January 6, 2020

Could removing gender cues in marketing change what toys kids want?

Christia Brown // WTF GENDER

While still small, the number of teens who don’t define themselves with a male/female gender role is growing. This is both a result and a driver of an expanding conversation around the fluidity of gender itself. Christia Brown, Ph.D., who authored “Parenting Beyond Pink and Blue,” studies this as part of her role as an author, researcher and professor of developmental psychology at the University of Kentucky. When she thinks What the Future, she is considering the role of media and retail in shaping gender norms.

WTF: How has the landscape around children and gender changed in the last generation or so?

Dr. Christia Brown: There have been two trends that I’ve seen within the past 15 years. One is an increase in gendered color-coding of toys. There are pink and blue versions of toys that used to just have one kind of neutral coloring. In direct contrast, you see more of an emphasis in parents recognizing the gender creativity of their kids. There’s more attention to the fact that kids can be trans. Language like “gender fluid” and “gender nonconforming” are now much more part of the public dialog than you saw even 10 years ago. There’s more attention to pronoun use.

WTF: As a parent, if your child is not necessarily conforming to all the gender norms, how do you know if they haven’t learned or aren’t comfortable with expressing that they feel that they are a different gender versus that they simply don’t conform?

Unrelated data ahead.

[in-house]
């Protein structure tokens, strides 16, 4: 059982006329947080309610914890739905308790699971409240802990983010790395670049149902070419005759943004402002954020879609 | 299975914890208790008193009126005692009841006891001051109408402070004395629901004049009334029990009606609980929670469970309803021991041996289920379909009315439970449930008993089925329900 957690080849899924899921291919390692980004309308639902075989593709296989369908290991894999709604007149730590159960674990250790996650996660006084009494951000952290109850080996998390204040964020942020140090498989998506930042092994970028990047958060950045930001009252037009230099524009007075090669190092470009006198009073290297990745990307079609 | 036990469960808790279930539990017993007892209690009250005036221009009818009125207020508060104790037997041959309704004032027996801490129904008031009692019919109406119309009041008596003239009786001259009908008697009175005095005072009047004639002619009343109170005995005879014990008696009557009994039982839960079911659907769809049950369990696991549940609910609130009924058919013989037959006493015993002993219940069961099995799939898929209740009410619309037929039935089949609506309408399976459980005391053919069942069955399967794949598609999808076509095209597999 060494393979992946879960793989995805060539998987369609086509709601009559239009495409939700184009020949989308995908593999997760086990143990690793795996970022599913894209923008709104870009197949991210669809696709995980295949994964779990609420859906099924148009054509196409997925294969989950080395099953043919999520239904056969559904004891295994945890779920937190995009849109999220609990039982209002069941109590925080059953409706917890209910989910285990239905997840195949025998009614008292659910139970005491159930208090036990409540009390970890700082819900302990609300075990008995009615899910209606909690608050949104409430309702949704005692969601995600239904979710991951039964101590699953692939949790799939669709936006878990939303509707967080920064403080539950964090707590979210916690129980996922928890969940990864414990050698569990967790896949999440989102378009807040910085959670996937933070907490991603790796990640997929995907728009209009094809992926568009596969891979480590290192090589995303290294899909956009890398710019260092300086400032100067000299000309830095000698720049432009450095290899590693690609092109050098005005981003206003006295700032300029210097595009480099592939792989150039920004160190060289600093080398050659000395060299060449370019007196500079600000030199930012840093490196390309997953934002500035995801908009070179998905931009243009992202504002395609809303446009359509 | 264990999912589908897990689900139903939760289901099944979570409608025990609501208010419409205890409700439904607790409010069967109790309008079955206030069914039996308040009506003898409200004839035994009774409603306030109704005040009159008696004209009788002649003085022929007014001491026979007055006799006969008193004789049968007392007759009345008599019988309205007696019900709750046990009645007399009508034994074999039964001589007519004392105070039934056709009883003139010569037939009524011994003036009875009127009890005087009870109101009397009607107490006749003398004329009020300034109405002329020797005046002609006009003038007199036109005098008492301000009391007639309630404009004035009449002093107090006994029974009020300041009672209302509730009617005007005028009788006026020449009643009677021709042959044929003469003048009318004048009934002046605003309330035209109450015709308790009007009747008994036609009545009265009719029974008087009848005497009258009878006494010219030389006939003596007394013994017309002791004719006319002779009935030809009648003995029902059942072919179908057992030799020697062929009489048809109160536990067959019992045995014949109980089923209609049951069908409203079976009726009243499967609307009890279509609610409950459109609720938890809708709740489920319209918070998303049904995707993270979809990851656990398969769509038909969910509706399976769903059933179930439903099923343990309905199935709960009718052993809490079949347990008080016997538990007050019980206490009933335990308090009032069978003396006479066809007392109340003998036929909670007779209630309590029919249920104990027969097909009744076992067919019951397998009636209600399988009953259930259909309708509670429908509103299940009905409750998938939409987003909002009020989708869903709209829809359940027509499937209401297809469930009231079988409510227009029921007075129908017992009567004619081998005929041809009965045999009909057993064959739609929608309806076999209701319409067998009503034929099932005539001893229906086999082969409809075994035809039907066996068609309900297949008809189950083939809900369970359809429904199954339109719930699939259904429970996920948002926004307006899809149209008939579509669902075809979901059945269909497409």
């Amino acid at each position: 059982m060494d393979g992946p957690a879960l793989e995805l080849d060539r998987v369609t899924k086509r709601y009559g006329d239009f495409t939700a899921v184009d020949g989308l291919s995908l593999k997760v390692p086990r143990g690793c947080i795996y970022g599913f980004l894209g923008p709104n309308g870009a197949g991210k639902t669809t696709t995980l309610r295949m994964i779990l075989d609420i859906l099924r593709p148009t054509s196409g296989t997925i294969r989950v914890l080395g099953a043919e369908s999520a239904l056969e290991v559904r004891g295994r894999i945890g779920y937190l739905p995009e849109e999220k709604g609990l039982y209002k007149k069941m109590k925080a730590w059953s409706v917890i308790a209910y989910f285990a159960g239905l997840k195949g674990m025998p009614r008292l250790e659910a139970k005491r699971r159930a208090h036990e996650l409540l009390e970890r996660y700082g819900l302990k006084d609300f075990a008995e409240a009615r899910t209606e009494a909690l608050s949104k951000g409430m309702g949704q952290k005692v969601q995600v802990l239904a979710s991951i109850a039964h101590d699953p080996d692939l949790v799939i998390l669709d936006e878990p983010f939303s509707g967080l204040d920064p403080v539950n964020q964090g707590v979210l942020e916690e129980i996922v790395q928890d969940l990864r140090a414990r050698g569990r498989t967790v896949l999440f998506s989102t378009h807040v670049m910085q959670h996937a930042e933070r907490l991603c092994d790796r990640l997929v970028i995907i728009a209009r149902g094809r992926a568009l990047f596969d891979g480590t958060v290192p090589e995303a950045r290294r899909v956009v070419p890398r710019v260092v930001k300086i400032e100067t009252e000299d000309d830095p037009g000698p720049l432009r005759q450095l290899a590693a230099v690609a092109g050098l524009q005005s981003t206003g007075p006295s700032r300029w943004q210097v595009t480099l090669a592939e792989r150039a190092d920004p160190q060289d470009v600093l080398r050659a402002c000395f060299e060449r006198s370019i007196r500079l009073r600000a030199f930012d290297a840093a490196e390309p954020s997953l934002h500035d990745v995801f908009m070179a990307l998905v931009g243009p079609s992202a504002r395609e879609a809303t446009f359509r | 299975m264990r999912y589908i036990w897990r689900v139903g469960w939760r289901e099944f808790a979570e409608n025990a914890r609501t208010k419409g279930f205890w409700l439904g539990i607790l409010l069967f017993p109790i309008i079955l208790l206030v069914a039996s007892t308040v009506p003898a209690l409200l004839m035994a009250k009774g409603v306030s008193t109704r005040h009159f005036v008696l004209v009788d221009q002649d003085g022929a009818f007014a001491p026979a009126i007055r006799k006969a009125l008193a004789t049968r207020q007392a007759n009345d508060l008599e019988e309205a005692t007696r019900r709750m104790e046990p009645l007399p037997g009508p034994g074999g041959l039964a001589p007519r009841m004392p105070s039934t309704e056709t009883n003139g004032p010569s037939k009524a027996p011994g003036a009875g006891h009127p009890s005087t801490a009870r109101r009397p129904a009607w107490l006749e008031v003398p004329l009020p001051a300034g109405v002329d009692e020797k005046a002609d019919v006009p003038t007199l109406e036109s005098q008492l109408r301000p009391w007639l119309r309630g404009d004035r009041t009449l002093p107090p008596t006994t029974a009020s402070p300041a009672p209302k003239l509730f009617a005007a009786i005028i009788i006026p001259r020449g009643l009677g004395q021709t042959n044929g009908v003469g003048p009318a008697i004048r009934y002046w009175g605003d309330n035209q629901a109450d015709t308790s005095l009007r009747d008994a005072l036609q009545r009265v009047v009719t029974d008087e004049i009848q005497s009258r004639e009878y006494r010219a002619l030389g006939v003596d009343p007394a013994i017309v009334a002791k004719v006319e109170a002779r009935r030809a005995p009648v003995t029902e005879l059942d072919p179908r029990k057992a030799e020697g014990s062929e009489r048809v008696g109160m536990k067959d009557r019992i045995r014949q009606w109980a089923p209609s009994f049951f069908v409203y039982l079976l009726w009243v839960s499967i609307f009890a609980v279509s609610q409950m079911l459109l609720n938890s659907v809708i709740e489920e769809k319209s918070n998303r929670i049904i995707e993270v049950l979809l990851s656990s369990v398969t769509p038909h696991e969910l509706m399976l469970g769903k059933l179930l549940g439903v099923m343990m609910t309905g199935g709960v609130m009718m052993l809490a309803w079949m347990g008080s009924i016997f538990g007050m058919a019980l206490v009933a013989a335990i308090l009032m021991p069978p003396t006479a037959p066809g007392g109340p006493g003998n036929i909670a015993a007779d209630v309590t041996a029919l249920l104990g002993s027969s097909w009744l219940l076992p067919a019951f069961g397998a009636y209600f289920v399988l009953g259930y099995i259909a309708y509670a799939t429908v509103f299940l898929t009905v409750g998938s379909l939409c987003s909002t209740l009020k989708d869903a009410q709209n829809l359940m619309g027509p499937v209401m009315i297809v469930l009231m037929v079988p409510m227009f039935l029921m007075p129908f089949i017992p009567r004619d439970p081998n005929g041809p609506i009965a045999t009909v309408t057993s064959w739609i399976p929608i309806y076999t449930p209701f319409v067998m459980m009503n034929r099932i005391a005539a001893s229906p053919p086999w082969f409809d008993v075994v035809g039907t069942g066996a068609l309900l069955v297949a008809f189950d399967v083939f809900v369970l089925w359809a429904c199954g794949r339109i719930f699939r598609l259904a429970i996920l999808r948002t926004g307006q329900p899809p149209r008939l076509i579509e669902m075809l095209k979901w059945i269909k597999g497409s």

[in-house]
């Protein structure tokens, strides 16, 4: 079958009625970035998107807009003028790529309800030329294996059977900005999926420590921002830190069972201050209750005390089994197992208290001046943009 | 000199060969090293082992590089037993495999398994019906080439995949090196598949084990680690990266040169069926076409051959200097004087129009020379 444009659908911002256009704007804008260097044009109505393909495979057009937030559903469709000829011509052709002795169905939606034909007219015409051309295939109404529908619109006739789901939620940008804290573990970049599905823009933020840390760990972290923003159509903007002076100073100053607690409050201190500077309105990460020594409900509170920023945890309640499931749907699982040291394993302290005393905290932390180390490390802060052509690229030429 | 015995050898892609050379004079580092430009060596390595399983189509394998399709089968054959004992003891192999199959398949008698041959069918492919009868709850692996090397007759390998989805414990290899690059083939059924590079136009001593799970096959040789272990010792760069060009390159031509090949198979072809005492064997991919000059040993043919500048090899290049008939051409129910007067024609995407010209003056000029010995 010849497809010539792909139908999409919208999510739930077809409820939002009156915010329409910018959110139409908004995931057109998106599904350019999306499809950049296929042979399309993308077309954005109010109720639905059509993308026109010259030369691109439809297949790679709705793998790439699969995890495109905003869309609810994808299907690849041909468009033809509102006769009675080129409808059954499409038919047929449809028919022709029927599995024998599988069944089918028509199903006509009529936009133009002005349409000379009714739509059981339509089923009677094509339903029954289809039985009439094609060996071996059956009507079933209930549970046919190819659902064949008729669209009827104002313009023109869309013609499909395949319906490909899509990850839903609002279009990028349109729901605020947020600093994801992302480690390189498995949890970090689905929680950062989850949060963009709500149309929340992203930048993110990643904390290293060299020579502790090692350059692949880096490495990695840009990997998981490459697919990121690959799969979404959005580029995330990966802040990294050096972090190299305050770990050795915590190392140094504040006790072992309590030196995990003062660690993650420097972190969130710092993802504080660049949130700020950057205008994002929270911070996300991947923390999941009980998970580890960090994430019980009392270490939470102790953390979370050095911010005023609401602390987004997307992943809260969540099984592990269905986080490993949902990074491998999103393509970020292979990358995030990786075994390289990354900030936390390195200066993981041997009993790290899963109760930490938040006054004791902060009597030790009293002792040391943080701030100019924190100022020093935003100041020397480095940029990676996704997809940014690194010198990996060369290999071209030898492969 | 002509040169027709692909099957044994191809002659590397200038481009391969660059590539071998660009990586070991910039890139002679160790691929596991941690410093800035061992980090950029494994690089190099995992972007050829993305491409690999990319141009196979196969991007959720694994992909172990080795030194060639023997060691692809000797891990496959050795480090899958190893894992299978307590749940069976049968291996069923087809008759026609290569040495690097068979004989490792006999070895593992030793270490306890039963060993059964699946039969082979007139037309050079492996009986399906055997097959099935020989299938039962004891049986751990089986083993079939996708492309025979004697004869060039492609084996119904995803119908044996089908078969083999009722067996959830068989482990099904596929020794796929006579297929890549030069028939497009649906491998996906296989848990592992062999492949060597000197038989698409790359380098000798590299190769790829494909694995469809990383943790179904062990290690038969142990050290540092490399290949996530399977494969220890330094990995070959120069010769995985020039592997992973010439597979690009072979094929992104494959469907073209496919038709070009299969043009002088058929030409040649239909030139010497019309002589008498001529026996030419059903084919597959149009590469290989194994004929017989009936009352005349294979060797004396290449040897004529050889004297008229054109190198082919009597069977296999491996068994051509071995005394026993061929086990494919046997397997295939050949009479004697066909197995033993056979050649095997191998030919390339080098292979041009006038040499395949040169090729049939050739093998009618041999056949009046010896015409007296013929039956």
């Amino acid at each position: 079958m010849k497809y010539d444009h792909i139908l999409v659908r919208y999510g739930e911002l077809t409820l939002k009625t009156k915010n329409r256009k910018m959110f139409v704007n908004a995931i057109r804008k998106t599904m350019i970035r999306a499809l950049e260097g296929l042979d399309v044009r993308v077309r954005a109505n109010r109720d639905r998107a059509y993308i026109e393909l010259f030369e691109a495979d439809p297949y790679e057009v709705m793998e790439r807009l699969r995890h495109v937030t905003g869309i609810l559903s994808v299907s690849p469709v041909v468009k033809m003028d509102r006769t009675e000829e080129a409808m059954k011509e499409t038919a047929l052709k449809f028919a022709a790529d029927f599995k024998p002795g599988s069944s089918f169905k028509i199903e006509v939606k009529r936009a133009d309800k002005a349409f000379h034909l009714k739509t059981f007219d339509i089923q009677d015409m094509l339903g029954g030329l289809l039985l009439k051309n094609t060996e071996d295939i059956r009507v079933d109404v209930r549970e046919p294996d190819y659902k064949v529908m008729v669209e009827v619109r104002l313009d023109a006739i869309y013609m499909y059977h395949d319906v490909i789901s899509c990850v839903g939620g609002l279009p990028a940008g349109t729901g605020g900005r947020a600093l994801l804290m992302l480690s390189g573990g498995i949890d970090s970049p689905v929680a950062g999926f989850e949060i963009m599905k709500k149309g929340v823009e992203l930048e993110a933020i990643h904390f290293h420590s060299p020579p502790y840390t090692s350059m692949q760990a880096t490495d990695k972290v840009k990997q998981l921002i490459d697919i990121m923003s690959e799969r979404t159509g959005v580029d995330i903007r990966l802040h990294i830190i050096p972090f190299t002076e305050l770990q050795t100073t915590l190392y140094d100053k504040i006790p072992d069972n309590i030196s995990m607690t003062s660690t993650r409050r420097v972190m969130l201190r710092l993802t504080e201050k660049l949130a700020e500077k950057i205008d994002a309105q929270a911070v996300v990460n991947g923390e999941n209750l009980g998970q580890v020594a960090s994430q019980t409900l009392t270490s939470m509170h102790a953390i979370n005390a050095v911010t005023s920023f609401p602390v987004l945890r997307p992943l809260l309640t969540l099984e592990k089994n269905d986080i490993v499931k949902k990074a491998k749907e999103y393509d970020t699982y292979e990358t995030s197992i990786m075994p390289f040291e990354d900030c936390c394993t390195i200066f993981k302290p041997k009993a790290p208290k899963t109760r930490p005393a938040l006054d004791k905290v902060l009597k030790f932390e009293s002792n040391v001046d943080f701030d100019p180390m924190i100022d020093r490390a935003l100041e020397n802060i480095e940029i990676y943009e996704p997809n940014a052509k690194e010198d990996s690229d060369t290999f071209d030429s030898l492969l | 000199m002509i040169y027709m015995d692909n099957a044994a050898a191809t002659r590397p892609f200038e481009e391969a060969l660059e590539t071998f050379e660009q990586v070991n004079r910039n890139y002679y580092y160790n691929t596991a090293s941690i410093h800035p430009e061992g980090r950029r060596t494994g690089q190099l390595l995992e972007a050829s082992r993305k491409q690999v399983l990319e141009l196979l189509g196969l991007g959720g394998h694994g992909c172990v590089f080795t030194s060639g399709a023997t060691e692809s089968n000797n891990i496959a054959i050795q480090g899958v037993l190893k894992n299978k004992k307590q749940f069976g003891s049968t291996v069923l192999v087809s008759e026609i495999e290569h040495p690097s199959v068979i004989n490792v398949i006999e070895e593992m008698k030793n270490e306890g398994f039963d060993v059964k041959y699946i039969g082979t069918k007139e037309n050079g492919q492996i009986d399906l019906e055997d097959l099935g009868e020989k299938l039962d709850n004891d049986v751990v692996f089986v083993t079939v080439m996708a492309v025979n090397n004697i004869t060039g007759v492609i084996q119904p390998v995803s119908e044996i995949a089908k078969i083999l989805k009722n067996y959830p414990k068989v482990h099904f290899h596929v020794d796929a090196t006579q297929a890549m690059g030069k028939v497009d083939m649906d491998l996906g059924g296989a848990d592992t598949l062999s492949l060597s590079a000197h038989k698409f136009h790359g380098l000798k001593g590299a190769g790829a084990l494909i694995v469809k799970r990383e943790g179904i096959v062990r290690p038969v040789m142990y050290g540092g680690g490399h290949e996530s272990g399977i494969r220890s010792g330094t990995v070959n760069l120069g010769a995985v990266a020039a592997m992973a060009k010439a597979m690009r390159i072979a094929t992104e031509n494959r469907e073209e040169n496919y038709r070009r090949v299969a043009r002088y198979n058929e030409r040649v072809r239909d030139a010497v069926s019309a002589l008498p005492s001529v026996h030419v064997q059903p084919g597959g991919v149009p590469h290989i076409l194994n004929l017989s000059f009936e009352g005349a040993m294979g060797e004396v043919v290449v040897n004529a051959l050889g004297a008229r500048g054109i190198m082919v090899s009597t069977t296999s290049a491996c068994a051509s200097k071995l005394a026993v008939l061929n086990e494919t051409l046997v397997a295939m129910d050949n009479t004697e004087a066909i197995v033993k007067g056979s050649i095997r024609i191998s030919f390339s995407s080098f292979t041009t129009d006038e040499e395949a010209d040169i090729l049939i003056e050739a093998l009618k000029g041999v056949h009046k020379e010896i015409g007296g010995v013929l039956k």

Brown: Most evidence would suggest that the rates at which kids are actually transgender are pretty small. But there are a lot of kids who show nonstereotypical gender expression. There is a lot of individual variability in what people gravitate toward. For example, many, many 3- and 4-year-old boys want to paint their nails. That’s extremely common because it’s fun, right? It’s up to parents to really be attuned to what their kid is feeling and to talk to them about it.

WTF: Have kids changed or have the adults’ reaction to kids changed?

Brown: It’s a chicken-and-egg question in that parents begin the process of gender socializing their kids from birth. By the time kids are old enough to express their own gender identity and show their own preferences, traits and abilities, they’ve already had three or four years of being socialized along one pathway. I don’t know that 3-year-olds have changed in the past 15 years. I would suggest kids are expressing themselves, and sometimes it’s more accepted by parents than in other times.

WTF: In the survey we see a sizable minority want to buy nongendered toys for their children. If all the holiday toy catalogs are any indication, they have a hard road ahead of them. How can brands help?

Brown: Brands don’t need to change the toys but simply put boys and girls playing with both of the toys in their catalogs. We know that kids assume if they’re not seeing their gender playing with [a toy], that it’s not for their gender. Toys themselves aren’t gendered. It’s how they’re marketed. You have the marketing industry teaching kids what types of skills they need to be learning based on their gender. I think that’s giving [the toy companies] way too much power.